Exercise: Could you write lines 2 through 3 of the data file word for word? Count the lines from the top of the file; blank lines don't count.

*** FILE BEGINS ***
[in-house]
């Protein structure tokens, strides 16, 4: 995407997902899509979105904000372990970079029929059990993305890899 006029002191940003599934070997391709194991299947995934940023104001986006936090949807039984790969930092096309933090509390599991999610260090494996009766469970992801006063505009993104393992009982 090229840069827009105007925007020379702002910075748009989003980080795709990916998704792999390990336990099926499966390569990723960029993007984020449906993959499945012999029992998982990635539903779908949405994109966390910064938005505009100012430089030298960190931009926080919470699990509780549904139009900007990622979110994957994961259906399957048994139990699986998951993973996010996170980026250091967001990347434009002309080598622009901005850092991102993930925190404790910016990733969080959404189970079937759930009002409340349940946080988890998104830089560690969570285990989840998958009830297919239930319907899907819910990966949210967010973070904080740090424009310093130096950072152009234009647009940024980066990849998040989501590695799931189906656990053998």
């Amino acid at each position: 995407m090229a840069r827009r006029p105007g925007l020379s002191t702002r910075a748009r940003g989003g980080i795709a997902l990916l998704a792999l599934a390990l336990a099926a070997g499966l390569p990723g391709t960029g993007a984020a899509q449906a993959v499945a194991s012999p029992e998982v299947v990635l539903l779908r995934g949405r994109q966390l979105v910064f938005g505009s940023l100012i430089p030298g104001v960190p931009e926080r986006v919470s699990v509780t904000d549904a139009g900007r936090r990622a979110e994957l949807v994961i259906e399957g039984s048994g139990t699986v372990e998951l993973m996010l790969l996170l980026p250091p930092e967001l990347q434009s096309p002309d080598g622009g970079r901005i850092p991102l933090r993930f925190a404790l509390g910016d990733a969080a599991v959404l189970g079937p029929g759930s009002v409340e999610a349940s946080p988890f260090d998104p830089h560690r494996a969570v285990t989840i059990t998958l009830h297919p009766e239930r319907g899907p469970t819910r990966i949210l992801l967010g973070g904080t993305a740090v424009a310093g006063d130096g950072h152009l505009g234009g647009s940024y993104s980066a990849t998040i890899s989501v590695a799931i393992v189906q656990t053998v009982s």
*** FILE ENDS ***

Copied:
């Protein structure tokens, strides 16, 4: 995407997902899509979105904000372990970079029929059990993305890899 006029002191940003599934070997391709194991299947995934940023104001986006936090949807039984790969930092096309933090509390599991999610260090494996009766469970992801006063505009993104393992009982 090229840069827009105007925007020379702002910075748009989003980080795709990916998704792999390990336990099926499966390569990723960029993007984020449906993959499945012999029992998982990635539903779908949405994109966390910064938005505009100012430089030298960190931009926080919470699990509780549904139009900007990622979110994957994961259906399957048994139990699986998951993973996010996170980026250091967001990347434009002309080598622009901005850092991102993930925190404790910016990733969080959404189970079937759930009002409340349940946080988890998104830089560690969570285990989840998958009830297919239930319907899907819910990966949210967010973070904080740090424009310093130096950072152009234009647009940024980066990849998040989501590695799931189906656990053998």
């Amino acid at each position: 995407m090229a840069r827009r006029p105007g925007l020379s002191t702002r910075a748009r940003g989003g980080i795709a997902l990916l998704a792999l599934a390990l336990a099926a070997g499966l390569p990723g391709t960029g993007a984020a899509q449906a993959v499945a194991s012999p029992e998982v299947v990635l539903l779908r995934g949405r994109q966390l979105v910064f938005g505009s940023l100012i430089p030298g104001v960190p931009e926080r986006v919470s699990v509780t904000d549904a139009g900007r936090r990622a979110e994957l949807v994961i259906e399957g039984s048994g139990t699986v372990e998951l993973m996010l790969l996170l980026p250091p930092e967001l990347q434009s096309p002309d080598g622009g970079r901005i850092p991102l933090r993930f925190a404790l509390g910016d990733a969080a599991v959404l189970g079937p029929g759930s009002v409340e999610a349940s946080p988890f260090d998104p830089h560690r494996a969570v285990t989840i059990t998958l009830h297919p009766e239930r319907g899907p469970t819910r990966i949210l992801l967010g973070g904080t993305a740090v424009a310093g006063d130096g950072h152009l505009g234009g647009s940024y993104s980066a990849t998040i890899s989501v590695a799931i393992v189906q656990t053998v009982s």